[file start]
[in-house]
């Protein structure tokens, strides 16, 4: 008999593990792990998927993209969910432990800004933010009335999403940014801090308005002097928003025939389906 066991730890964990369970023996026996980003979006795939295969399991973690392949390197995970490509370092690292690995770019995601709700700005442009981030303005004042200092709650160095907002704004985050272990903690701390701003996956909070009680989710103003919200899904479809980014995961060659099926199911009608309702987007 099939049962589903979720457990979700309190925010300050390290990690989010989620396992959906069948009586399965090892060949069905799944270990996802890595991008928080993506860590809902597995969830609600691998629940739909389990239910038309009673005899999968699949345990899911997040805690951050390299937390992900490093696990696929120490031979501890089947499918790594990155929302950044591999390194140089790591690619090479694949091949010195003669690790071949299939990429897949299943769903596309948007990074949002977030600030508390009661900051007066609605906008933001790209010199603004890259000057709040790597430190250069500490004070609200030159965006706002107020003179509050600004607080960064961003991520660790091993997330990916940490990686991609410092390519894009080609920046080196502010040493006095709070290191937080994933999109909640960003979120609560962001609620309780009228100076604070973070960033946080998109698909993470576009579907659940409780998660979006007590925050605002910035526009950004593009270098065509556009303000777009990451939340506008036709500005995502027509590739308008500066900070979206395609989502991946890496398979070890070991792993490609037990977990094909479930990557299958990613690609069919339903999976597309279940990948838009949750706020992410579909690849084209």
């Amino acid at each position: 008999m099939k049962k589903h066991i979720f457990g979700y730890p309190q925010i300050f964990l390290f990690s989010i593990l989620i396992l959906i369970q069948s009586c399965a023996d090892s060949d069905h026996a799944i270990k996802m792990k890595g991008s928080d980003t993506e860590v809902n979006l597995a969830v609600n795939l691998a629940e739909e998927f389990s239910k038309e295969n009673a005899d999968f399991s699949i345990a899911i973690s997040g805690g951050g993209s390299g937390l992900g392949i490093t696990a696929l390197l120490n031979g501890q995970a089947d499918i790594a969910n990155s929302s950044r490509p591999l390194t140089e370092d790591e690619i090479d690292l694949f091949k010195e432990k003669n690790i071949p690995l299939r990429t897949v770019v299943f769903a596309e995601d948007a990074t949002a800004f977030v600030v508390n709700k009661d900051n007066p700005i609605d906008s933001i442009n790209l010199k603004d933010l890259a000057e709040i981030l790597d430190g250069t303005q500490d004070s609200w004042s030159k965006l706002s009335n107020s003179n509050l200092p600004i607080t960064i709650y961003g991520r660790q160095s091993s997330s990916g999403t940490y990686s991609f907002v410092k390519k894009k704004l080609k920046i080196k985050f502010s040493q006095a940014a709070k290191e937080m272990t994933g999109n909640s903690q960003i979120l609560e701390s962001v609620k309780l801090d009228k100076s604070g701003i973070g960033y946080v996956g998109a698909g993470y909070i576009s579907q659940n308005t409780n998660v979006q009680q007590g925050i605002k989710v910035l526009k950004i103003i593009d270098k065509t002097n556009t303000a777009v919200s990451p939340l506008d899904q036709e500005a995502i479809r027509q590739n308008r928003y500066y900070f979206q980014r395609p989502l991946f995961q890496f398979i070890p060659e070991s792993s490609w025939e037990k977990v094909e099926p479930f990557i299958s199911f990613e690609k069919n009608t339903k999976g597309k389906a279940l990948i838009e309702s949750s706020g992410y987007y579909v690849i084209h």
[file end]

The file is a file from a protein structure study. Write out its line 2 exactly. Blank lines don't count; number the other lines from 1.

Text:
């Protein structure tokens, strides 16, 4: 008999593990792990998927993209969910432990800004933010009335999403940014801090308005002097928003025939389906 066991730890964990369970023996026996980003979006795939295969399991973690392949390197995970490509370092690292690995770019995601709700700005442009981030303005004042200092709650160095907002704004985050272990903690701390701003996956909070009680989710103003919200899904479809980014995961060659099926199911009608309702987007 099939049962589903979720457990979700309190925010300050390290990690989010989620396992959906069948009586399965090892060949069905799944270990996802890595991008928080993506860590809902597995969830609600691998629940739909389990239910038309009673005899999968699949345990899911997040805690951050390299937390992900490093696990696929120490031979501890089947499918790594990155929302950044591999390194140089790591690619090479694949091949010195003669690790071949299939990429897949299943769903596309948007990074949002977030600030508390009661900051007066609605906008933001790209010199603004890259000057709040790597430190250069500490004070609200030159965006706002107020003179509050600004607080960064961003991520660790091993997330990916940490990686991609410092390519894009080609920046080196502010040493006095709070290191937080994933999109909640960003979120609560962001609620309780009228100076604070973070960033946080998109698909993470576009579907659940409780998660979006007590925050605002910035526009950004593009270098065509556009303000777009990451939340506008036709500005995502027509590739308008500066900070979206395609989502991946890496398979070890070991792993490609037990977990094909479930990557299958990613690609069919339903999976597309279940990948838009949750706020992410579909690849084209």